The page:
Pros and Cons of Micromanagement
Pros and Cons of Micromanagement

Pros and Cons of Micromanagement

People leave managers, not companies.

Managers account for 70% of variance in employee engagement (Gallup). Great managers help employees reach their full potential; bad managers hold their employees back.

One of the most common complaints employees have of managers (and there are a lot) is being micromanaged. Instead of trusting an employee to do a job, a micromanager tries to control every moment of their employee’s day by constantly offering “feedback” on how they can improve.

And though it’s a common complaint, you won’t meet many managers admitting to being micromanagers. The reason is simple—what employees see as micromanagement, micromanagers see as diligence, excellence or even just being supportive. Someone needs to make sure things get done right, they might argue. For them, it’s not micromanagement—it’s just management.

The Pros and Cons of Micromanagement

Pro: At Least They Care

While working under a micromanager can be frustrating, consider the opposite scenario: a manager who offers no direction, support or feedback. A hands-off manager can be equally tough to deal with, if not worse. With a micromanager, at least you know that they will be there whenever you have a problem and that they do care about the work.

Pro: The Freedom to Make Mistakes

It feels great to be trusted with a big project and given the freedom to do your best work. In the best case scenario, we rise to the challenge. However, knowing that there’s nobody looking over your shoulder can lead to a conservative, error-avoidance approach. In some ways, a micromanager may give employees more freedom to experiment and be creative.

Pro: Peace of Mind

From a manager’s perspective, micromanaging provides a kind of security, reassurance that work is getting done. It’s this need for security that prompts people to micromanage in the first place.

Cons: Wasted Time

At its worst, micromanaging means two people doing one job. For a manager, their time could be spent leading rather than supervising. But it also wastes time for an employee—rather than focusing on their job, they’re forced to constantly explain and re-explain themselves and their work. This hurts productivity, eating into a company’s profit margins.

Cons: Employee Resentment

Being micromanaged doesn’t just waste time—it’s also stressful, irritating and an all-round killer for employee engagement. Without trust and a feeling of ownership over one’s work, it’s impossible for an employee to truly thrive and develop. While a little micromanagement may be normal or necessary during an employee’s onboarding process, if it carries on too long, it’s a one way ticket to frustration and dissatisfaction.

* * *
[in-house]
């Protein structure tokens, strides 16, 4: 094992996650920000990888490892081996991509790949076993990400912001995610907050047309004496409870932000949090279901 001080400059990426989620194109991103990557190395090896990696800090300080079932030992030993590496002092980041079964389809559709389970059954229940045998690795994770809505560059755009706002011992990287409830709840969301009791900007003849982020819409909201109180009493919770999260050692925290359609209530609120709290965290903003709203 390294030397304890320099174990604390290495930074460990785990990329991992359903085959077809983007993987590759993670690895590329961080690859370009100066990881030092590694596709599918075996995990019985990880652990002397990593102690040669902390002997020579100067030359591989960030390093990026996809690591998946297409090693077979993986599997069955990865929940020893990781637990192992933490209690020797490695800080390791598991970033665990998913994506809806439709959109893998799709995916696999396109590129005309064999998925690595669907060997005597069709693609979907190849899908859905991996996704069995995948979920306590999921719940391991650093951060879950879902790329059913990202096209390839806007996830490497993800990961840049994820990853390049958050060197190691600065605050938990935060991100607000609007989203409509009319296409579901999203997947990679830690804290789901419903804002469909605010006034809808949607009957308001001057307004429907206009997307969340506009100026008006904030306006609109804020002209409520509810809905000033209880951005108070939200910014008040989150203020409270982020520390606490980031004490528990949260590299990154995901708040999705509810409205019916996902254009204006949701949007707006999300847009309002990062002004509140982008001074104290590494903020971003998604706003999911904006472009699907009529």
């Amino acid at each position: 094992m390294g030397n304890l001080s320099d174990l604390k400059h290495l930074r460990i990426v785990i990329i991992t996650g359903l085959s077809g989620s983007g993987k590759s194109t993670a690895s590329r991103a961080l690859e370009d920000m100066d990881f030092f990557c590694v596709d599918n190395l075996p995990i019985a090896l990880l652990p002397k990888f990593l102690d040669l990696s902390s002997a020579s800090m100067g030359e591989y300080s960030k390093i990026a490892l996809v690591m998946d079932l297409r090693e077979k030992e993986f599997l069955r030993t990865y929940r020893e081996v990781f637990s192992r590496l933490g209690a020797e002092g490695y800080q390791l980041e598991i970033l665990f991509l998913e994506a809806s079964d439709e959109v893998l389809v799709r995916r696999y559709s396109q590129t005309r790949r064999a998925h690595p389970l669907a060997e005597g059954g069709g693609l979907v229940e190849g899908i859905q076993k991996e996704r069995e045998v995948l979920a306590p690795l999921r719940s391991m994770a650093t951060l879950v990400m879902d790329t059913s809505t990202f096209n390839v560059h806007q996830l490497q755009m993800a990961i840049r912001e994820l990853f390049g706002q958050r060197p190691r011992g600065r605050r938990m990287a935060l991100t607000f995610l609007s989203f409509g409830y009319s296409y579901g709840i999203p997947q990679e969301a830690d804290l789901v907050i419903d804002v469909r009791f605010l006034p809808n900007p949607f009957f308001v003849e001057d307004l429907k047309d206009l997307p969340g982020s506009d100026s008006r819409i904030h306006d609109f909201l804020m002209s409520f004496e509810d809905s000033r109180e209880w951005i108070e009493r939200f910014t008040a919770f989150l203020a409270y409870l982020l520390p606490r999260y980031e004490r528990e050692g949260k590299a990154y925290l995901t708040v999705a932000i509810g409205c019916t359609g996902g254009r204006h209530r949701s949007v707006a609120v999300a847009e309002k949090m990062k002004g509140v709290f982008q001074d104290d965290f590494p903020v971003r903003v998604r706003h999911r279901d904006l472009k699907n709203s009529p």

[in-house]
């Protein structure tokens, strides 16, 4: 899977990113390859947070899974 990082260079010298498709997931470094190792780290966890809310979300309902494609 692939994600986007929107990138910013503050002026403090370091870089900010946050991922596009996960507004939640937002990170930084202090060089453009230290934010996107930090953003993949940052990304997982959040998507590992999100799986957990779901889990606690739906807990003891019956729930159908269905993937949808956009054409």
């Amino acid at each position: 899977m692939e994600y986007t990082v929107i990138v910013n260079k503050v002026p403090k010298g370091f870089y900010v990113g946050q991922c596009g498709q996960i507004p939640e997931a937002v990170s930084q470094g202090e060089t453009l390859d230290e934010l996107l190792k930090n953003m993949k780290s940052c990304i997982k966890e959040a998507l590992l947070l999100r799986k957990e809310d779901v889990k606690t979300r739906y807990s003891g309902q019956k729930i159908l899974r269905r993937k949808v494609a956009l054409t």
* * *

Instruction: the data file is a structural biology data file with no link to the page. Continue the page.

Cons: Increased Staff Turnover

Employee dissatisfaction caused by micromanagement will inevitably lead to higher staff turnover which—especially in this historically tight labor market—is a hassle (and expense) you really don’t need. Consider that it costs $4,291 to replace a $10 per hour retail employee, according to Paycor research, and way more for high-skilled positions. Micromanagement isn’t just an irritation—it hurts companies’ bottom lines.

Cons: Unhealthy Anxiety

At the end of the day, a micromanager is likely someone who finds it difficult to trust their employees. Their anxiety about relinquishing control hurts the success of their company—but it’s also just not healthy. To worry about every move an employee makes is not only stressful, it’s unsustainable. A far better approach is to invest in employees’ learning and development, to ensure they are qualified and suited for whatever tasks they are required to complete, no matter how challenging.

How to Overcome Micromanagement

Nobody said management was easy. It comes naturally to only around 1 in 10 of us, according the Gallup research—everyone else has something to learn. Trusting employees can be hard for anybody, and part of overcoming micromanagement means being willing to accept occasional mistakes—without the freedom to fail, employees will never develop. Of course, the challenge is to allow this while also being wary of going too far in the other direction, leaving employees isolated and without support thanks to ‘under-management’.